With a drag racer competing on a dirt track, the penultimate round of the Superstar Racing Experience is its most varied yet. The final two races to determine the series champion are both on dirt ovals, and the first is Eldora Speedway, which is owned by series owner and founder Tony Stewart.
Thursday Night Thunder is back as the series takes to the half-mile dirt track in New Weston, Ohio (9 pm ET on ESPN).
Seven fulltime drivers – Stewart himself, Marco Andretti, Hailie Deegan, Brad Keselowski, Bobby Labonte, Ryan Newman, and Ken Schrader – are all in the points hunt. Paul Tracy, the eighth full-timer at the start of the season, has since been suspended for the remainder of the season, as series CEO Don Hawk revealed, and he’s out of the championship fight.
It’s a tight battle at this point. Ryan Newman leads over Brad Keselowski by 33 points, but Keselowski only has a one-point advantage over Marco Andretti. Stewart, Schrader, Deegan, and Labonte trail, but the four are only separated by three points.
A full-time driver has only won once in the four completed rounds so far this season, though, when Ryan Newman beat Daniel Suarez in the second race at Stafford. Denny Hamlin and Kyle Busch have won all the remaining rounds.
Another win from a championship-eligible driver would shake up the standings.
But that’s going to be tricky with a stacked field of part-timers entered at Eldora. The lineup features champions from NASCAR, IndyCar, and NHRA drag racing. Matt Kenseth, Austin Dillon, Tony Kanaan, and Ron Capps, while Chase Briscoe is the last-minute replacement for Tracy.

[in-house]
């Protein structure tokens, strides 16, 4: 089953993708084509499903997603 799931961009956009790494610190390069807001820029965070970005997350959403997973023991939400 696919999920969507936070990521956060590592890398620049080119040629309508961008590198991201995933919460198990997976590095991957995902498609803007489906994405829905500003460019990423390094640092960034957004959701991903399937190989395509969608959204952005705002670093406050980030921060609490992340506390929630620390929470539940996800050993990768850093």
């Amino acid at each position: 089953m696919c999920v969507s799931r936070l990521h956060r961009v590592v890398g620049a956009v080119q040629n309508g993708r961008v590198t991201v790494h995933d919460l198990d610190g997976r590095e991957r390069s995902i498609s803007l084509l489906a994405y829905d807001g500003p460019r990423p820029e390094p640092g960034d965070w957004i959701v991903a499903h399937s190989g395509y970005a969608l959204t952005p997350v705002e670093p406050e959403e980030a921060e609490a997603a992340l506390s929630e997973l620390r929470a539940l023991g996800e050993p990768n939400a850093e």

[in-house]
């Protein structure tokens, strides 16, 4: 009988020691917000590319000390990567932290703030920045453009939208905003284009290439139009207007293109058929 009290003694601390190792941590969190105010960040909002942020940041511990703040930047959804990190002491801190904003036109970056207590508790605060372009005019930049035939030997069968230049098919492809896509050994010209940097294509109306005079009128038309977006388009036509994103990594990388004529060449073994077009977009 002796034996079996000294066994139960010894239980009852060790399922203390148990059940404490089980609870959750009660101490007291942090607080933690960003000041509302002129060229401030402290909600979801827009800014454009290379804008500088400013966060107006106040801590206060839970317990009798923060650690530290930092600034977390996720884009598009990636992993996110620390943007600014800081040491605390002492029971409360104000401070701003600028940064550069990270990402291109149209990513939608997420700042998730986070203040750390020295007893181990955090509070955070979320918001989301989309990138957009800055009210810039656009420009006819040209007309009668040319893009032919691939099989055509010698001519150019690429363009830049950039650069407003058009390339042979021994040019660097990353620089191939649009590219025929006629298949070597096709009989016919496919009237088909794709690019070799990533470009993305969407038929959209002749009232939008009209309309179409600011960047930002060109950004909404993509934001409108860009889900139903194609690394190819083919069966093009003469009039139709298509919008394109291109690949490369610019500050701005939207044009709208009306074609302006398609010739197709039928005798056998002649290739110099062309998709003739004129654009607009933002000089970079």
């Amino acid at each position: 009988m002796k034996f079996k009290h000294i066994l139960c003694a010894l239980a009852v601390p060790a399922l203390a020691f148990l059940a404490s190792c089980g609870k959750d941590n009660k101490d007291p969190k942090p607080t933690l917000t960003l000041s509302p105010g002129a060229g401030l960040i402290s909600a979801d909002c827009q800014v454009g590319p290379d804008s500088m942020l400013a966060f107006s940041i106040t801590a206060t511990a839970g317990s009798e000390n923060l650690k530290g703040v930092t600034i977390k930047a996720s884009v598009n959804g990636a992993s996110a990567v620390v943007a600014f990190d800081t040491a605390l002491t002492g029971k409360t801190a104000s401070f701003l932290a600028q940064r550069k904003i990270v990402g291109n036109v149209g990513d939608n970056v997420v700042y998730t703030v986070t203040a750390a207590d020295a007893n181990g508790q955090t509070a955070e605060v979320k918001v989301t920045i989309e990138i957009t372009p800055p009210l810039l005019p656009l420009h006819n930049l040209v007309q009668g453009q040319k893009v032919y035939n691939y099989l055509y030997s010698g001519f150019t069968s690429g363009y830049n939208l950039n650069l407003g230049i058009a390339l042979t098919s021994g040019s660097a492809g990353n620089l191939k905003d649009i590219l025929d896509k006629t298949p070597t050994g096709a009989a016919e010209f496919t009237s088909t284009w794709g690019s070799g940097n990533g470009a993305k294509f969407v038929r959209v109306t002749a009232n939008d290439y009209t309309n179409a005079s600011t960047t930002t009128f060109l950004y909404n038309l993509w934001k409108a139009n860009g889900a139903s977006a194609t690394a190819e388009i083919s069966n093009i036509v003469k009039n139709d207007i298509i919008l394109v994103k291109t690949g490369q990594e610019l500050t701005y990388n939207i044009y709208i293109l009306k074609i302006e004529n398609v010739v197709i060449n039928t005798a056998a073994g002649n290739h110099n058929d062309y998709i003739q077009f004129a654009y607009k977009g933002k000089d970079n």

Brad Keselowski knows that a win would help his championship hopes, but acknowledges that the dirt isn’t where he’s strongest.
His first dirt experience came in the NASCAR Truck Series, where he owned a team, after deciding he’d like to compete in the series’ dirt race at Eldora. He ended up 28th out of 32 entries.
“That was my first experience on dirt,” Keselowski explained, “and since then we’ve run the Cup races and some other things have happened and I probably understand it a little better than I did going into it.”
“But it was an interesting experience. It was very humbling. But I’m glad I got that experience, and glad I got the chance to do it.”
Despite that, he feels ready for the challenge. He said he feels more confident on the dirt now that the Cup Series races on dirt at Bristol. Plus, he noted, the SRX-spec cars are different to anything the drivers with dirt experience have driven.
“I feel like with the little bit of NASCAR experience that I have on dirt I’ll have a good opportunity to run up front,” Keselowski argued.
“Ryan Newman’s going to be tough, obviously he’s leading the points and he’s got some pretty good experience at these type of tracks, but regardless of that, anything can happen and I think we’ve seen that in all the SRX races to date.”
Keselowski is yet to score a top-ten finish at the Bristol dirt track in NASCAR, though. He believes that running in the SRX series makes him a stronger NASCAR driver, though, so that may change.